Janelle Mon
Photo: Getty Images

OPINION

Janelle Monáe is a queer black woman, an intersectional feminist and an ally

And she’s taking the rest of us under her wing. Kya Buller explores why Monáe’s presence is so powerful

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By Kya Buller on

“I consider myself to be a free-ass motherf*cker.” That was Janelle Monáe’s searing statement to Rolling Stone magazine – and the rest of the world, watching – yesterday. In her much-celebrated interview, Monáe addressed her sexuality (referring to herself as a “queer black woman… someone who has been in relationships with both men and women”) and told queer fans that her new album, out today, is for them. “Be proud,” she said.

It’s a significant feat for Monáe to use her powerful and growing platform in such a positive, meaningful way – and her display of openness shouldn’t be taken lightly. Although strict labels are avoided, she makes a nod towards identifying with pansexuality: the attraction to individuals regardless of their sex or gender identity. Despite Monáe not being the only celebrity to highlight this – to name a few, Courtney Act, Sia and Miley Cyrus all identify as pansexual – I know from personal experience that representation is invaluable.

Monáe’s words in Rolling Stone are incredibly impactful for millions of us – as is the the invitation to be taken under her wing. "I want young girls, young boys, nonbinary, gay, straight, queer people who are having a hard time dealing with their sexuality, dealing with feeling ostracized or bullied for just being their unique selves, to know that I see you," she said. By not only acknowledging the scope of sexual preference and identity, but also personally rejecting sex and gender norms, entire communities have gained another unapologetic, influential ally in Monáe. And the truth is that there can simply never be too many.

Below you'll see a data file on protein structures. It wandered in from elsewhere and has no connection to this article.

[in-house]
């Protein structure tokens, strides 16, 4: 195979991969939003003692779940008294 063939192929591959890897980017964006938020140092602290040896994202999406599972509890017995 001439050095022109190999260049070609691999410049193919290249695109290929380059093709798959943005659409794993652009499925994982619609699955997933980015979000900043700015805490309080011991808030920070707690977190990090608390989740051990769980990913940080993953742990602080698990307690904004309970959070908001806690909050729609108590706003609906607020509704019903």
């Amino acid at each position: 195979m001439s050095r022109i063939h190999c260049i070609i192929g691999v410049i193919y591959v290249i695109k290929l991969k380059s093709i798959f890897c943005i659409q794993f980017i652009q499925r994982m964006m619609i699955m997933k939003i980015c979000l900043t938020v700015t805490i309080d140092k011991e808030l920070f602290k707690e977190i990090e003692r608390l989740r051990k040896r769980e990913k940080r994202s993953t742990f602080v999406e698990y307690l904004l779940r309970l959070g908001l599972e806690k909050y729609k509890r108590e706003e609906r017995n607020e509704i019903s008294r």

By not only acknowledging the scope of sexual preference and identity, but also personally rejecting sex and gender norms, entire communities have gained another unapologetic, influential ally in Monáe

And Monáe doesn’t stop there. As soon as the overtly feminist music video for “PYNK”, a single from her album Dirty Computer, begins to play, those of us who were willing a more inclusive space to exist are gratified. All of the women in Monáe’s music video are women of colour. This is a direct celebration of the beauty possessed by black and brown bodies everywhere, but there is still more representation to be found in her soft-hued work of art. PYNK celebrates body positivity. PYNK celebrates sexual fluidity (Monáe and Tessa Thompson appear as an enviable power couple, while the words “pynk like the tongue that goes down, maybe / Pynk like the paradise found” is sung). PYNK celebrates the fascinating nature of the female form with those loud-and-proud vagina pants. It celebrates choice and bodily autonomy (note the representation of pubic hair, underwear emblazoned with the words “I GRAB BACK”, and the versatility of the hairstyles worn by Monáe and her dancers).

PYNK’s video fits in perfectly with the attractive, trendy feminism of today’s social-media bubble – but it has a much-needed edge, in that it exists on a different plane to what we’re so used to seeing. It informs the audience of her progressive personal view – the underrepresented deserve to share the spotlight with white, straight women. Monáe has actively sought to make this happen with her frank discussion of identity, the delivery of PYNK and its representation of a more inclusive feminism – one that is worlds apart from the ever-present “white feminism”.

More of a trend than a movement, and one that has led slogans such as “pussy power” and “girls support girls” to become gimmicky, white feminism glosses over or entirely erases the oppression and difficulties faced by marginalised women, including women of colour and the LGBTQ+ community, replacing the need for universal understanding, acceptance and equality with motifs about freeing the (always pink) nipple. And, if your feminism isn’t intersectional, it’s not good enough.

Monáe puts inclusivity at the fore of her work, always. You can celebrate women while being mindful not to exclude those who identify as women without vaginas from your feminism. Monáe’s PYNK opened a dialogue that her Rolling Stone interview and digital assertions could smoothly follow. Since the release of PYNK, Monáe has tweeted, “no matter if you have a vagina or not […] We see you. We celebrate you.” Monáe’s output proves this to be more than just words. Monáe is a queer black woman, an intersectional feminist and an ally. And we are proud.

@kyajbuller

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Photo: Getty Images
Tagged in:
LGBT+
Music
intersectionality
Feminism

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